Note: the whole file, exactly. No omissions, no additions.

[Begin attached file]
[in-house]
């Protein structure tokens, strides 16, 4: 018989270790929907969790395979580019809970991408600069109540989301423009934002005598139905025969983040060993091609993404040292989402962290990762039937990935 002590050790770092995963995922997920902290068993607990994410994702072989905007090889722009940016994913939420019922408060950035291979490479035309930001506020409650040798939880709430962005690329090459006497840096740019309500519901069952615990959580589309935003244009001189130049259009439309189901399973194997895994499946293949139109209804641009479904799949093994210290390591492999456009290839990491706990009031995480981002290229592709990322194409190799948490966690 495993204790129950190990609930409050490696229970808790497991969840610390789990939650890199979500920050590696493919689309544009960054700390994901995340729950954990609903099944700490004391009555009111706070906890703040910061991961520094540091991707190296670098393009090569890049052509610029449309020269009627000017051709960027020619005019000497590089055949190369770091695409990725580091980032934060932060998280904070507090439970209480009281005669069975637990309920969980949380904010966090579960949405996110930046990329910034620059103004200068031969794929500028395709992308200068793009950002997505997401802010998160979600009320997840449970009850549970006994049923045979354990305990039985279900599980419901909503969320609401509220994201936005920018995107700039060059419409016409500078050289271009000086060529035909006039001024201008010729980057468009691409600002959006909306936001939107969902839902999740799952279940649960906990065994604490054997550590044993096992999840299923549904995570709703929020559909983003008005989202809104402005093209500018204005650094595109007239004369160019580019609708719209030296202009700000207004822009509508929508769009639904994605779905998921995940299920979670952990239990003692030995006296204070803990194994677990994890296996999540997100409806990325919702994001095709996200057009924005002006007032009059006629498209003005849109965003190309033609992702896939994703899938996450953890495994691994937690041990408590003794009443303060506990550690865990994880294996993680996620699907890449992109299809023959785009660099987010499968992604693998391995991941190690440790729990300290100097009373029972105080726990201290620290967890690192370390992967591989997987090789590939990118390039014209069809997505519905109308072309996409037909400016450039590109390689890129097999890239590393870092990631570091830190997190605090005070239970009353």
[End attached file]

[in-house]
């Protein structure tokens, strides 16, 4: 018989270790929907969790395979580019809970991408600069109540989301423009934002005598139905025969983040060993091609993404040292989402962290990762039937990935 002590050790770092995963995922997920902290068993607990994410994702072989905007090889722009940016994913939420019922408060950035291979490479035309930001506020409650040798939880709430962005690329090459006497840096740019309500519901069952615990959580589309935003244009001189130049259009439309189901399973194997895994499946293949139109209804641009479904799949093994210290390591492999456009290839990491706990009031995480981002290229592709990322194409190799948490966690 495993204790129950190990609930409050490696229970808790497991969840610390789990939650890199979500920050590696493919689309544009960054700390994901995340729950954990609903099944700490004391009555009111706070906890703040910061991961520094540091991707190296670098393009090569890049052509610029449309020269009627000017051709960027020619005019000497590089055949190369770091695409990725580091980032934060932060998280904070507090439970209480009281005669069975637990309920969980949380904010966090579960949405996110930046990329910034620059103004200068031969794929500028395709992308200068793009950002997505997401802010998160979600009320997840449970009850549970006994049923045979354990305990039985279900599980419901909503969320609401509220994201936005920018995107700039060059419409016409500078050289271009000086060529035909006039001024201008010729980057468009691409600002959006909306936001939107969902839902999740799952279940649960906990065994604490054997550590044993096992999840299923549904995570709703929020559909983003008005989202809104402005093209500018204005650094595109007239004369160019580019609708719209030296202009700000207004822009509508929508769009639904994605779905998921995940299920979670952990239990003692030995006296204070803990194994677990994890296996999540997100409806990325919702994001095709996200057009924005002006007032009059006629498209003005849109965003190309033609992702896939994703899938996450953890495994691994937690041990408590003794009443303060506990550690865990994880294996993680996620699907890449992109299809023959785009660099987010499968992604693998391995991941190690440790729990300290100097009373029972105080726990201290620290967890690192370390992967591989997987090789590939990118390039014209069809997505519905109308072309996409037909400016450039590109390689890129097999890239590393870092990631570091830190997190605090005070239970009353």